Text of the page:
the same truth? No. There are many differences in doctrine in each religion that make this view impossible. Jesus taught that there is one and only one personal God who is triune in nature (Mark 12:29; John 4:24; 5:18,19). Jesus was exclusive in His truth claims and warned: “Watch out that no one deceives you. For many will come in my name claiming, ‘I am the Christ,” and will deceive many” (Matt. 24:4,5,23).

Those who attempt to know God's will and do it will know intuitively
that Jesus was telling the truth about himself. Have you ever listened
to religious speakers and wondered if they were telling the truth? Test them: (1) their words should agree with, not contradict, the Bible; (2) their words should point to God and his will, not just to themselves.
Each of us have our own testimony of salvation to share, and there is nothing wrong with sharing it. However, within their testimoney take note of whether or not the individual is giving the glory to Christ or self. That is a huge indication of who is genuine.

For more about this issue and many others, please visit my website and discussion forum at:

http://www.angels-helper.net

In the end times forum, there are several examples
of the apostasy creeping into many liberal Christian denominations as well as other important issues concerning the true Biblical Christian worldview.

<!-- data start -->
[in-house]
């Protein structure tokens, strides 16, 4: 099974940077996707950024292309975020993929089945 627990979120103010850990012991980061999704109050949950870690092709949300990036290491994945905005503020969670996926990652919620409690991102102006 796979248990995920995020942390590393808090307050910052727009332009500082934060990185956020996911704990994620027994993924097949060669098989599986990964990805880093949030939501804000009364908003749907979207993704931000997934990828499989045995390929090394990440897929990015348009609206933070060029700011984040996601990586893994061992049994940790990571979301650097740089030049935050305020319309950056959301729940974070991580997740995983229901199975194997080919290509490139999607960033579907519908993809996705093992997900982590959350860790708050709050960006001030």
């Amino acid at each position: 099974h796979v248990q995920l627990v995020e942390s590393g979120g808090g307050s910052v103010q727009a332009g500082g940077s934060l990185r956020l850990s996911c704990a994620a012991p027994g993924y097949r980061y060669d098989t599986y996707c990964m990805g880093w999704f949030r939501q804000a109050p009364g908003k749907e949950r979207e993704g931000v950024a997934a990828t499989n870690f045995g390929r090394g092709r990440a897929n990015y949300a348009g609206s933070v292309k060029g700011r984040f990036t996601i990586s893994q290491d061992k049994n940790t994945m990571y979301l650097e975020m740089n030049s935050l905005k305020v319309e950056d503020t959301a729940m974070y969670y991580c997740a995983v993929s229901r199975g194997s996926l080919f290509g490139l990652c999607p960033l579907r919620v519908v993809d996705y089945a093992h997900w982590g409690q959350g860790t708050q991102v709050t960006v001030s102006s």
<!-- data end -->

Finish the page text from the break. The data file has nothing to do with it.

Back to our topic.

Only God who knows all things could know the truth. However, postmodernism says there is no absolute truth anywhere. They believe that all truth is always changing, whether it be spiritual, moral, or political. Trouble is, no matter how hard humanists try, they cannot avoid arriving at the problem of claiming there are no moral absolute values. There is absolute truth in the Word of God (Deut. 32:4). There
is absolute morality in the teachings of Scripture and what constitutes
sin is defined by God (Matt. 15:16-20). And there is the ultimate
absolute behind it all...Jesus Christ, who is the way, the truth and the
life (John 3:18-21).

Who is on the throne in the center of your life? God or self?

Putting yourself on that throne makes one vulnerable to evil and self-deception (John 8:44) by the "thief who comes only to steal and kill
and destroy" into your life.

Contrastly, Christ, "has come that they may have life and have it to
the full," (also, John 8:36).

Christians understand sin, which originates in the heart of man, to